Growing from grassy ground under/near several oaks.


Faint striations on the cap margin.

Proposed Names

30% (2)
Recognized by sight: Stature, white/free gills, indistinct volva.
73% (3)
Based on chemical features: distinctive nrITS and nrLSU combined length of 2000 characters
84% (1)
Based on chemical features: Unique nrDNA

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= Observer’s choice
= Current consensus


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As the sequences are prepared for deposit in GenBank, this species has been …
By: R. E. Tulloss (ret)
2020-02-09 07:56:22 PST (-0800)

gone over some more. The obconic stub of tissue below the stem base is a quite striking element. It may be the base of the volva. In the images on this page, it seems to have its own distinct coloring.

Secondly, this particular specimen (at any rate) also brought up so much of the volva onto its maturing cap that a limbus internus connected to edge of the volva’s calyptra passes under the end of the cap and cover’s the outermost ene of the gills. At leasst that is my interpretation at the moment.

We expect the completed and reviewed sequence to be posted to GB next week and available from GB within around 10 days after that. It has the dominant form of the nrLSU left hand end prefix (5’ motif) in the Vaginatae.

The sequence will be an nrITS-LSU joine sequence of about 2000 characters.


where is this sequence, Rod?
By: Debbie Viess (amanitarita)
2019-09-20 11:06:56 PDT (-0700)

and would you please link to it from this observation?

“velosa” was mere speculation as one of several possible white vaginate amanitas.

clearly all of the possible vaginate amanitas have not been sorted out in NA.

The derived sequences were Blasted against the GenBank database and no…
By: R. E. Tulloss (ret)
2019-09-13 07:00:41 PDT (-0700)

sequence was found with less than 1.6% genetic distance to the sequence of Amanitasp-C27”. (The closest sequences was from the A. populiphila cluster.

Because of the extensive discussion of whether this material could be assigned to Amanita velosa, we compared both genes to the available nrITS genes (five) and nrLSU gene (one) that had been identified in GenBank as having been derived from A. velosa. An image of a distance chart and an imagae of the related alignment from which the chart was derived is available from RET.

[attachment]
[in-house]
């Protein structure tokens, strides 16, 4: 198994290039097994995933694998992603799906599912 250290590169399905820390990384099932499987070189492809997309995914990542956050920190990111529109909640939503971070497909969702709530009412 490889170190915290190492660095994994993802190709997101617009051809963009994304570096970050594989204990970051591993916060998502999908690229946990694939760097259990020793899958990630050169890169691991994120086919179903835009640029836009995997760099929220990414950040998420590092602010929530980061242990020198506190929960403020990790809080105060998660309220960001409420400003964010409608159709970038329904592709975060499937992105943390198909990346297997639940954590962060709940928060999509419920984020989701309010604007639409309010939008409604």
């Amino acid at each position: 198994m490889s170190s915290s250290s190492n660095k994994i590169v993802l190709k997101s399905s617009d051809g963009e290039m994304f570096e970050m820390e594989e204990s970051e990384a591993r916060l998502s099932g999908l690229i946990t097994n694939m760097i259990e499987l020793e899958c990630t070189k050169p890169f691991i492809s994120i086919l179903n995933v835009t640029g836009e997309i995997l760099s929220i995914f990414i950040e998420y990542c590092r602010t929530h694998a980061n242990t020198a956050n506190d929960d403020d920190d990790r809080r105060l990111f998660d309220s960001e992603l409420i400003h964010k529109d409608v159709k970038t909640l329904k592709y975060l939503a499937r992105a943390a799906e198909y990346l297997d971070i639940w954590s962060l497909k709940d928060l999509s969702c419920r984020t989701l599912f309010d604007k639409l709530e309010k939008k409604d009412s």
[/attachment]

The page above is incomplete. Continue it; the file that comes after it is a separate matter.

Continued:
We found that the GenBank velosa nrLSU is 3.4% distant from the nrLSU of the voucher of the present observation (a very distinct species). We found that the GenBank velosa nrITS sequences had a range of distance from those of the present mushroom of 8.8-11.4% (a distant species).

Hence, it will be necessary to develop more data (e.g., spore measurements) in hopes of adding to the useful identification characters for the present species.

nrITS and nrLSU sequences hav been derived from the voucher of this observation.
By: R. E. Tulloss (ret)
2019-09-13 06:44:52 PDT (-0700)
Thanks Byrain,
By: groundhog
2015-01-13 11:49:31 PST (-0800)

We have received this material and accessioned it to Rod’s herbarium, It has been scheduled for DNA sequencing.

Updated smell.
By: Byrain
2011-03-30 10:04:43 PDT (-0700)

It definitely smells fishy now.

By: Byrain
2011-03-29 12:56:13 PDT (-0700)

I have seen the BAMS velosa page before, but I didn’t notice the two with indistinct volva, thanks for pointing them out. And it is easy to leave the volva in the ground when digging them up (If that is what you meant?), so I usually spend a few to several minutes digging Amanitas out carefully with a knife. This one came out relatively cleanly and easily.

And either way, I am drying & saving the specimen so it can be viewed under a scope later. I recently made the plunge and ordered one online, so it shouldn’t be too long.

yes, a “normal” velosa specimen has a membranous volva…
By: Debbie Viess (amanitarita)
2011-03-29 12:29:37 PDT (-0700)

but I have left those in the ground before when digging them up; check out the BAMS velosa page, where I show two examples of a velosa with an indistinct volva, one in the group basket photo, and the other with its volva riding far up the stipe (and leaving a crumbly, non-membranous covered base):

all conjecture at this point, other than it being a vaginate amanita.

By: Byrain
2011-03-29 11:55:36 PDT (-0700)

The base smells possibly faintly fishy, too soon to tell quite yet though. I left it out to see if I can enhance the smell and will update later. And wouldn’t a white A. velosa have a cup-like volva like the non-white ones in observation 64890?
Rather then an indistinct volva as this Amanita has? (I’m certain I dug it out in one piece)

could be a white velosa.
By: Debbie Viess (amanitarita)
2011-03-29 11:44:18 PDT (-0700)

does it smell at all fishy?

It was white.
By: Byrain
2011-03-29 11:36:36 PDT (-0700)

I checked this morning when taking a picture of the cross section to see if the striations were consistent. Which they are consistently faint and it was simply white under the veil. As for staining, it doesn’t appear to be doing so, neither red or yellow.

what was the cap color under that veil?
By: Debbie Viess (amanitarita)
2011-03-29 11:26:29 PDT (-0700)

Gray? If so, this could be a protecta, with that crumbling volva at the stipe base. Has it yellowed or reddened since you collected it?